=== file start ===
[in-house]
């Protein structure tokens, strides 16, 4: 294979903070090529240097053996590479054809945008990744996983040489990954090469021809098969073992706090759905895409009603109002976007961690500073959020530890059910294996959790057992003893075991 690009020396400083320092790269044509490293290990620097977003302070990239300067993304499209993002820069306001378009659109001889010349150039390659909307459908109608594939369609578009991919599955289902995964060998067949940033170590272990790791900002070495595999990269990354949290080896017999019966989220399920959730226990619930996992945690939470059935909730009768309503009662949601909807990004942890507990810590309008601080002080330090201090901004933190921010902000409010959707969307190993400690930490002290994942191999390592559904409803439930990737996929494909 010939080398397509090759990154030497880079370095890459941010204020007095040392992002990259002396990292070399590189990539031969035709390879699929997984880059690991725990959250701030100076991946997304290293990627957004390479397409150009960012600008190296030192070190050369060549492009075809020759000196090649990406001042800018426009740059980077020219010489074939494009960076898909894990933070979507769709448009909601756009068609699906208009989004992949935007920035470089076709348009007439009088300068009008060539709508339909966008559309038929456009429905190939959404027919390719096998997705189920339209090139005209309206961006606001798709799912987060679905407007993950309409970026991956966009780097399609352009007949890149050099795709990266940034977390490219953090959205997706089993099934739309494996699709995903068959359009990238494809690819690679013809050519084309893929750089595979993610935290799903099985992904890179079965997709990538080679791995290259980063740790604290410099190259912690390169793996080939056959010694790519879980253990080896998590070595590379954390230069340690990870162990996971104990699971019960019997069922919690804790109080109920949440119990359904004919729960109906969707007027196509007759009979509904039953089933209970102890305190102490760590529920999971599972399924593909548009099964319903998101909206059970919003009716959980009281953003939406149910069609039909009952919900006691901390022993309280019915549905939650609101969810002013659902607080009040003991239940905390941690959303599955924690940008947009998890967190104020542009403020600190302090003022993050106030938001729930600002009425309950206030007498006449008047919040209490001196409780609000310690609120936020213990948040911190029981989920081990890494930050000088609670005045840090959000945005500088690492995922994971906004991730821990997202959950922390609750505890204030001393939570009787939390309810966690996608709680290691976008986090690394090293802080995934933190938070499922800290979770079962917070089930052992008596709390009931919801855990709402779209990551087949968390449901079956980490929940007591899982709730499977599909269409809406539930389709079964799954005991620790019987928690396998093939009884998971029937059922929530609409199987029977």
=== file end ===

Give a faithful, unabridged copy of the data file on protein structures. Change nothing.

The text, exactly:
[in-house]
């Protein structure tokens, strides 16, 4: 294979903070090529240097053996590479054809945008990744996983040489990954090469021809098969073992706090759905895409009603109002976007961690500073959020530890059910294996959790057992003893075991 690009020396400083320092790269044509490293290990620097977003302070990239300067993304499209993002820069306001378009659109001889010349150039390659909307459908109608594939369609578009991919599955289902995964060998067949940033170590272990790791900002070495595999990269990354949290080896017999019966989220399920959730226990619930996992945690939470059935909730009768309503009662949601909807990004942890507990810590309008601080002080330090201090901004933190921010902000409010959707969307190993400690930490002290994942191999390592559904409803439930990737996929494909 010939080398397509090759990154030497880079370095890459941010204020007095040392992002990259002396990292070399590189990539031969035709390879699929997984880059690991725990959250701030100076991946997304290293990627957004390479397409150009960012600008190296030192070190050369060549492009075809020759000196090649990406001042800018426009740059980077020219010489074939494009960076898909894990933070979507769709448009909601756009068609699906208009989004992949935007920035470089076709348009007439009088300068009008060539709508339909966008559309038929456009429905190939959404027919390719096998997705189920339209090139005209309206961006606001798709799912987060679905407007993950309409970026991956966009780097399609352009007949890149050099795709990266940034977390490219953090959205997706089993099934739309494996699709995903068959359009990238494809690819690679013809050519084309893929750089595979993610935290799903099985992904890179079965997709990538080679791995290259980063740790604290410099190259912690390169793996080939056959010694790519879980253990080896998590070595590379954390230069340690990870162990996971104990699971019960019997069922919690804790109080109920949440119990359904004919729960109906969707007027196509007759009979509904039953089933209970102890305190102490760590529920999971599972399924593909548009099964319903998101909206059970919003009716959980009281953003939406149910069609039909009952919900006691901390022993309280019915549905939650609101969810002013659902607080009040003991239940905390941690959303599955924690940008947009998890967190104020542009403020600190302090003022993050106030938001729930600002009425309950206030007498006449008047919040209490001196409780609000310690609120936020213990948040911190029981989920081990890494930050000088609670005045840090959000945005500088690492995922994971906004991730821990997202959950922390609750505890204030001393939570009787939390309810966690996608709680290691976008986090690394090293802080995934933190938070499922800290979770079962917070089930052992008596709390009931919801855990709402779209990551087949968390449901079956980490929940007591899982709730499977599909269409809406539930389709079964799954005991620790019987928690396998093939009884998971029937059922929530609409199987029977």